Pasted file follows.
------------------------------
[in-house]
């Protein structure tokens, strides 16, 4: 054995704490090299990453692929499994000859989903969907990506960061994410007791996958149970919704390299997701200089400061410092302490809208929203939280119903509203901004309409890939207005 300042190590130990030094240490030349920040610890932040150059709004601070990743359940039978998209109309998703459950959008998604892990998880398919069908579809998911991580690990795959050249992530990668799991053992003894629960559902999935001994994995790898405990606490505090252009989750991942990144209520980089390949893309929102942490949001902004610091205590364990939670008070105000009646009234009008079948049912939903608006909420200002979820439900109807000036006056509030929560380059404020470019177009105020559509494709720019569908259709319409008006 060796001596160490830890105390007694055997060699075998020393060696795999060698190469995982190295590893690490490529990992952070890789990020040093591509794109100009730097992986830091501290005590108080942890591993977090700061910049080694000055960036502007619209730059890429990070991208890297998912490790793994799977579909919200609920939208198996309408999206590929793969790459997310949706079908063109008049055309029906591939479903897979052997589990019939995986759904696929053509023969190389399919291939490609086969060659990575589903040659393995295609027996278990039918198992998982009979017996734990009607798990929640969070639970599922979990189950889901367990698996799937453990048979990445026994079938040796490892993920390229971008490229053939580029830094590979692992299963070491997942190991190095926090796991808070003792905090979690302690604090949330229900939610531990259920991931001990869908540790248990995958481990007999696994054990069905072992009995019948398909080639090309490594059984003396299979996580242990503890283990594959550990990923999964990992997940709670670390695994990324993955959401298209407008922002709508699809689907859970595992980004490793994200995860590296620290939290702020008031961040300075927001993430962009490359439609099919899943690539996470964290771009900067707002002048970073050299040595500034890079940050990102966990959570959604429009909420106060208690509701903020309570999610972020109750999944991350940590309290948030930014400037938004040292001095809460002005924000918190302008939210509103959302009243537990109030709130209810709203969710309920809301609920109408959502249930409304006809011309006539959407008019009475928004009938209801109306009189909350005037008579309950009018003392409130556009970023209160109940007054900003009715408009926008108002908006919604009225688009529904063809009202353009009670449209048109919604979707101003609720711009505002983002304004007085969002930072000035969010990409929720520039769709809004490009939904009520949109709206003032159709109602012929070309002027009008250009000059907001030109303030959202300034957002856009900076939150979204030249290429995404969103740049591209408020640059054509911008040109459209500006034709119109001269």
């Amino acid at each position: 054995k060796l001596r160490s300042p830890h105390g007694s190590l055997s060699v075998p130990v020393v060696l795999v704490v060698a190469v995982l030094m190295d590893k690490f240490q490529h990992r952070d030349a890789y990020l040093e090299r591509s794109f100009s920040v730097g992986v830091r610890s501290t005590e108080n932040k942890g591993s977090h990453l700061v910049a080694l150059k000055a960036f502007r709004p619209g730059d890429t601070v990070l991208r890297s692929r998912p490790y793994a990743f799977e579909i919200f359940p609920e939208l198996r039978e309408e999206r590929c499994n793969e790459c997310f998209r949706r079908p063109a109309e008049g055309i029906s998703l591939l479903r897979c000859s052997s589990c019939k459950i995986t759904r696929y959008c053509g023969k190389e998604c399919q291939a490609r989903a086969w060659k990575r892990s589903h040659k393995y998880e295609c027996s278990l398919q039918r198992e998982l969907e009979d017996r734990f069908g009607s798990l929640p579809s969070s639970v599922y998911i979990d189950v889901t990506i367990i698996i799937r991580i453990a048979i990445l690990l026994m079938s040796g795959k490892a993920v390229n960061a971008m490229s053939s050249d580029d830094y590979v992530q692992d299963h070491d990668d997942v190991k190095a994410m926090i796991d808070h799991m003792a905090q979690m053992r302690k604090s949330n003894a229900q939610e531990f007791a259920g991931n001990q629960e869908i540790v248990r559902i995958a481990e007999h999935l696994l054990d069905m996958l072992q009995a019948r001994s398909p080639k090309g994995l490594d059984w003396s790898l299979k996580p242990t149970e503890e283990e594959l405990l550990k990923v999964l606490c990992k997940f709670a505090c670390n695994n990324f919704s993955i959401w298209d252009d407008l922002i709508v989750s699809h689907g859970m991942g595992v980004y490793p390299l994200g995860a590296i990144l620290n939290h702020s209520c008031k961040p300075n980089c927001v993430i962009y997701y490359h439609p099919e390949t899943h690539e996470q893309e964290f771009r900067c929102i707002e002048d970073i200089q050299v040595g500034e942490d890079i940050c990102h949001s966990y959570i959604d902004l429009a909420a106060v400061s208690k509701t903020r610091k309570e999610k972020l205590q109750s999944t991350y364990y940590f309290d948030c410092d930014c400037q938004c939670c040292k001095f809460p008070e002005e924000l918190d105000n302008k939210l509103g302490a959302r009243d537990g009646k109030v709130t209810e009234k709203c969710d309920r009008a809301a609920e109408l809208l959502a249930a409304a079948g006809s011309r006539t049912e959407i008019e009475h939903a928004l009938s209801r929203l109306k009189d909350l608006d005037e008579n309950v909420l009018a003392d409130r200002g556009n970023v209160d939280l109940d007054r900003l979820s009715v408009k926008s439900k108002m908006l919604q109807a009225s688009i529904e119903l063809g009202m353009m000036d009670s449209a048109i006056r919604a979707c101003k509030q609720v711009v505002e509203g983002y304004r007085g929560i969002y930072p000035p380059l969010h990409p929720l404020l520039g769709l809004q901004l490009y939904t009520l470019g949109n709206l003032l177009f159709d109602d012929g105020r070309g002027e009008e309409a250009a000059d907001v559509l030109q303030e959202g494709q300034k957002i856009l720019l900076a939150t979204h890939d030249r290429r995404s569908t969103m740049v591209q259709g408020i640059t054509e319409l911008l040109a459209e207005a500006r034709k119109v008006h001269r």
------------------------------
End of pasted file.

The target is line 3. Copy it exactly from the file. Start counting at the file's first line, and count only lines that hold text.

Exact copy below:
């Amino acid at each position: 054995k060796l001596r160490s300042p830890h105390g007694s190590l055997s060699v075998p130990v020393v060696l795999v704490v060698a190469v995982l030094m190295d590893k690490f240490q490529h990992r952070d030349a890789y990020l040093e090299r591509s794109f100009s920040v730097g992986v830091r610890s501290t005590e108080n932040k942890g591993s977090h990453l700061v910049a080694l150059k000055a960036f502007r709004p619209g730059d890429t601070v990070l991208r890297s692929r998912p490790y793994a990743f799977e579909i919200f359940p609920e939208l198996r039978e309408e999206r590929c499994n793969e790459c997310f998209r949706r079908p063109a109309e008049g055309i029906s998703l591939l479903r897979c000859s052997s589990c019939k459950i995986t759904r696929y959008c053509g023969k190389e998604c399919q291939a490609r989903a086969w060659k990575r892990s589903h040659k393995y998880e295609c027996s278990l398919q039918r198992e998982l969907e009979d017996r734990f069908g009607s798990l929640p579809s969070s639970v599922y998911i979990d189950v889901t990506i367990i698996i799937r991580i453990a048979i990445l690990l026994m079938s040796g795959k490892a993920v390229n960061a971008m490229s053939s050249d580029d830094y590979v992530q692992d299963h070491d990668d997942v190991k190095a994410m926090i796991d808070h799991m003792a905090q979690m053992r302690k604090s949330n003894a229900q939610e531990f007791a259920g991931n001990q629960e869908i540790v248990r559902i995958a481990e007999h999935l696994l054990d069905m996958l072992q009995a019948r001994s398909p080639k090309g994995l490594d059984w003396s790898l299979k996580p242990t149970e503890e283990e594959l405990l550990k990923v999964l606490c990992k997940f709670a505090c670390n695994n990324f919704s993955i959401w298209d252009d407008l922002i709508v989750s699809h689907g859970m991942g595992v980004y490793p390299l994200g995860a590296i990144l620290n939290h702020s209520c008031k961040p300075n980089c927001v993430i962009y997701y490359h439609p099919e390949t899943h690539e996470q893309e964290f771009r900067c929102i707002e002048d970073i200089q050299v040595g500034e942490d890079i940050c990102h949001s966990y959570i959604d902004l429009a909420a106060v400061s208690k509701t903020r610091k309570e999610k972020l205590q109750s999944t991350y364990y940590f309290d948030c410092d930014c400037q938004c939670c040292k001095f809460p008070e002005e924000l918190d105000n302008k939210l509103g302490a959302r009243d537990g009646k109030v709130t209810e009234k709203c969710d309920r009008a809301a609920e109408l809208l959502a249930a409304a079948g006809s011309r006539t049912e959407i008019e009475h939903a928004l009938s209801r929203l109306k009189d909350l608006d005037e008579n309950v909420l009018a003392d409130r200002g556009n970023v209160d939280l109940d007054r900003l979820s009715v408009k926008s439900k108002m908006l919604q109807a009225s688009i529904e119903l063809g009202m353009m000036d009670s449209a048109i006056r919604a979707c101003k509030q609720v711009v505002e509203g983002y304004r007085g929560i969002y930072p000035p380059l969010h990409p929720l404020l520039g769709l809004q901004l490009y939904t009520l470019g949109n709206l003032l177009f159709d109602d012929g105020r070309g002027e009008e309409a250009a000059d907001v559509l030109q303030e959202g494709q300034k957002i856009l720019l900076a939150t979204h890939d030249r290429r995404s569908t969103m740049v591209q259709g408020i640059t054509e319409l911008l040109a459209e207005a500006r034709k119109v008006h001269r």